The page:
Native > Flutter > React Native

This blog is aimed at people who haven’t heard of flutter and would like to take a shallow dive into it

Many of you already would have heard about this new Google’s framework. It was proposed and the beta was released a few weeks back. It is a framework in development. If you haven’t heard of it, then the next sentence I am going to tell will mostly make you close this post

it is a framework for cross-platform mobile development

As we all know there are a lot of cross-platform development frameworks but none beats the user experience of a natively developed application. A few months back here I was trying to appeal for React Native. But when I took it for a full spin for a fun project. I fell flat on my face.

There were many shortcomings when it came to React Native. Since mobile applications heavily depend on swipe-based user interaction and React Native heavily depends on a bridge that makes the JS code run on the native engine. This caused a lot of janking due to bottleneck. List Views using React Native was a nightmare. This was all based on that one bridge that helped the JS code pass on to the native interface and render natively. This bridge was a huge problem. Burn that bridge!!

How is flutter different from React Native and native development

1) If you have heard of the new framework called Svelte for JS which compiles your code to vanilla JS. That’s how flutter is different from React Native. It cuts off all the hassle and instead compiles your code ahead of time. So no mess for the user, no mess for the developer, it would be the job of the framework maintainers to make sure flutter compiles into an optimized proper native instruction set. how neat is that! Unlike React Native deviously in its name suggesting it runs on native but in real runs over a JS engine which communicates with the native.

2) If you haven’t experienced hot reload in your life as a front end developer, you should seriously do it at least just for the fun of it. It is like finding the holy grail of front end development. All the code changes that you do are reflected on your device just by the click of ctrl+s. How cool is that? It is like your code is a paintbrush and all your strokes are reflected instantaneously with a ctrl+s. And flutter supports this, but so does React Native, ReactJS and many other. But an Android instant run can’t even be compared to a hot reload.

3) If Flutter could provide what it promises. Then similar to web development, we wouldn’t be needing double the people writing code for mobile apps. The code base could be shared and our release cycles and productivity would skyrocket.

4) Flutter provides widgets. Being a mobile developer since the beginning and having to write my own widgets from scratch like a web developer, felt weird when I developed using React Native. Flutter promises set of widgets that are provided by the framework itself. This (at least for me) is a huge plus

Disadvantages

1) As I was getting a little excited about this framework, There was one big blow that raised a huge concern. The language used for this framework, DART, is single threaded. I can’t wrap my amateur head over the fact that any serious programming language could be single threaded (Looking at you Javascript ಠ_ಠ ). But to be honest there seem to be alternatives provided by DART to the highly vulnerable traditional threading. but as of DART 1, shared memory threads are not possible.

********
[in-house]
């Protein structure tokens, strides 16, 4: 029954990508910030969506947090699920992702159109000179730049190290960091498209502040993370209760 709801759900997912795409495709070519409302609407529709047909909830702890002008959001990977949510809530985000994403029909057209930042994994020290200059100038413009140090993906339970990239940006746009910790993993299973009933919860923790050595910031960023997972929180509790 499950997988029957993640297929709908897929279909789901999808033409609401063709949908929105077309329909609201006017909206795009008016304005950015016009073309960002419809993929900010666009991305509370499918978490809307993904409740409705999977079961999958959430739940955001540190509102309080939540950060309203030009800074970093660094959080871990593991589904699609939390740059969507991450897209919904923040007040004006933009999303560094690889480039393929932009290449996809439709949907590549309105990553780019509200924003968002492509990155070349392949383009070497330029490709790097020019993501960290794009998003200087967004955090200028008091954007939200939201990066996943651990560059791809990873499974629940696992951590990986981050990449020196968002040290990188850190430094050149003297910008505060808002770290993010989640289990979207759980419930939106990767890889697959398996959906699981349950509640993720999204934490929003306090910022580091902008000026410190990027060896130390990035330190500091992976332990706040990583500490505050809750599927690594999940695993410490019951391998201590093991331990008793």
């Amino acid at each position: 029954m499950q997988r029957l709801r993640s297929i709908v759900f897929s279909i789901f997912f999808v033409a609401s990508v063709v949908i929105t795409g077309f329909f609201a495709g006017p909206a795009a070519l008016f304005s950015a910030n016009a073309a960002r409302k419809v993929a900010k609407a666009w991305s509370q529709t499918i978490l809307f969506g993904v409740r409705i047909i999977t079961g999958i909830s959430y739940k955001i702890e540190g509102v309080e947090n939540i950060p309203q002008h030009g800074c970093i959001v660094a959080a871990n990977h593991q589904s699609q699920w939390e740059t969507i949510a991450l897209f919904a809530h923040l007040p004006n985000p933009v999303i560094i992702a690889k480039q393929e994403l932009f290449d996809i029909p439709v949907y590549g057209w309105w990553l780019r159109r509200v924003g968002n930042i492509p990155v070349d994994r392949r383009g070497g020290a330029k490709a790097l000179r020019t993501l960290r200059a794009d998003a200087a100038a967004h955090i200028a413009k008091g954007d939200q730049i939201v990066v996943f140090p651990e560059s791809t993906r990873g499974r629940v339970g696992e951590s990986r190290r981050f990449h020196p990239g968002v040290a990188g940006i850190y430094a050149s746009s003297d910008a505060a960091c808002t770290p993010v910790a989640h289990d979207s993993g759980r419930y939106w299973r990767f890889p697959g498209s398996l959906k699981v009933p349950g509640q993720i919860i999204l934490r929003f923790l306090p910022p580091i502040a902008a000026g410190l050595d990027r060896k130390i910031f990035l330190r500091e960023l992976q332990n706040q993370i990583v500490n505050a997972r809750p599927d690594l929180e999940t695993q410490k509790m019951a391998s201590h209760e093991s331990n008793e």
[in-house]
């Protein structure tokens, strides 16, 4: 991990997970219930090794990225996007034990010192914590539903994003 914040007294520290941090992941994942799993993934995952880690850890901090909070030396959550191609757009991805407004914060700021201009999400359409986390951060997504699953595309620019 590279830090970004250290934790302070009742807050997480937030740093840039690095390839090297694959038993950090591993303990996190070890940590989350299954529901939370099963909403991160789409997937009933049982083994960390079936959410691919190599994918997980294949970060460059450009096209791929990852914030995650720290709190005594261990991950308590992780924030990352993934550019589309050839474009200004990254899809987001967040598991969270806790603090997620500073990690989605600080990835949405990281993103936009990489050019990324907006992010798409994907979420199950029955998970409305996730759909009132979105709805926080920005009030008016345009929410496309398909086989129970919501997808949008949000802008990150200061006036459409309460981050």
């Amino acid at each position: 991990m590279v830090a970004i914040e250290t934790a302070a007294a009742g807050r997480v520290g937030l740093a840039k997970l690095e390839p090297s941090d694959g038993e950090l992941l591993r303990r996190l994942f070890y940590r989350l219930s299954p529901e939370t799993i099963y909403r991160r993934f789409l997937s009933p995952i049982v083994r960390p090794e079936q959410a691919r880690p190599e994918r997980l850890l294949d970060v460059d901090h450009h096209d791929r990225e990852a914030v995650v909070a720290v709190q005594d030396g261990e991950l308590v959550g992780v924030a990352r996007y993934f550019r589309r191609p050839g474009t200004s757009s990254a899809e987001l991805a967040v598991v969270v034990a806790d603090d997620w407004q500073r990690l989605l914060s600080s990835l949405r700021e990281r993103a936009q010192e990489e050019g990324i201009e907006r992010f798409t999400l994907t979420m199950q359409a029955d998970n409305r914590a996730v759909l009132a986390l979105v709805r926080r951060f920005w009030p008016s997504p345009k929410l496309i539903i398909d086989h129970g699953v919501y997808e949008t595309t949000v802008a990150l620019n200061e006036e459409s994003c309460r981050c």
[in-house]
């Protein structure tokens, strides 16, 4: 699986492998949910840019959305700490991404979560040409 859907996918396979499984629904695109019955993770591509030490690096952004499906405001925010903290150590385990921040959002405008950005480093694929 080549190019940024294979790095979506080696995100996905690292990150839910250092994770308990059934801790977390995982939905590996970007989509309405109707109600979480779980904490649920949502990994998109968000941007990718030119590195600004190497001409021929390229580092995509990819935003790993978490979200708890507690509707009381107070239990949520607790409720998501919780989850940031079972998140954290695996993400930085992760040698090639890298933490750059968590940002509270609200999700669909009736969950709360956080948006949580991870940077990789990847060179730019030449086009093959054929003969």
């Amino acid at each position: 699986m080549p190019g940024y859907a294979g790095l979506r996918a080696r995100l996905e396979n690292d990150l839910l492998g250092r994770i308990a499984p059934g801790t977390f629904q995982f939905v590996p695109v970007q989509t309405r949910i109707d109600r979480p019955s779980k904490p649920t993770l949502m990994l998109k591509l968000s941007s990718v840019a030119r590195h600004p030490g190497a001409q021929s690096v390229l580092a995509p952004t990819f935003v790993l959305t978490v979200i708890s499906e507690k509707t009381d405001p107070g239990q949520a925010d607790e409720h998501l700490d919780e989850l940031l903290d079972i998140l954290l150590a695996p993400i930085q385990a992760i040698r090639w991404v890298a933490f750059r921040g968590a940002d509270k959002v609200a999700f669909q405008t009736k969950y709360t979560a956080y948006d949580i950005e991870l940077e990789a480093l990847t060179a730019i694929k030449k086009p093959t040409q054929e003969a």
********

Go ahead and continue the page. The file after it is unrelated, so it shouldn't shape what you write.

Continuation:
2) Does not have any specialized layout language to define your UI. This is something similar to the current situation of iOS developers where they have to define their View using code or the alternatives suck. How awkward is that iOS developers? (asked the Android developer from the comfort of his constraint layout). Having a separate layout language to define your views is beneficial in many ways but it is most helpful in separating your business logic from your Views.

Still not convinced? Sit back and listen to this cool metaphor I thought of while driving. Having a layout language in your front end framework is like having a hard divider in the road your driving. When there are no dividers, Even though you know that it is the best practice to drive on the left side(or right side, depending on where you are from) of the road and most of the time you do drive on the correct side. There are always those rogue drivers or special cases where the vehicles pass to the other side. Having a layout language is like having that divider. You can be assured that in no case does your code goes spaghetti because of it.

3) Could Web take over before Flutter could raise to its power? We all mobile developers know that one day the web will take over the front end of mobile applications, ruthlessly, mercilessly, just like it swallowed the desktop applications. But it is a matter of time. It will take sometime before Flutter could create a community and have a stable foot over the mobile platform even if it has very high levels of awesomeness. But could Web take over before flutter does this? There are already cool websites popping out that challenges the boundaries of Progressive web apps. Only time could answer this question.

All that said. Talking glory about Flutter and saying it can save us from the tyranny of maintaining 2 code bases at this stage is like one of those statements which say DRINKING COFFEE CURES CANCER. Flutter is in its early stages with very little data set/experience even to be considered to be used in serious or existing code bases. It is an attempt and hopefully something that will improve lives of the developers and in turn the users.

But damn, Now we mobile developers have a new toy to play with and I know which framework I am going to use for my next fun project.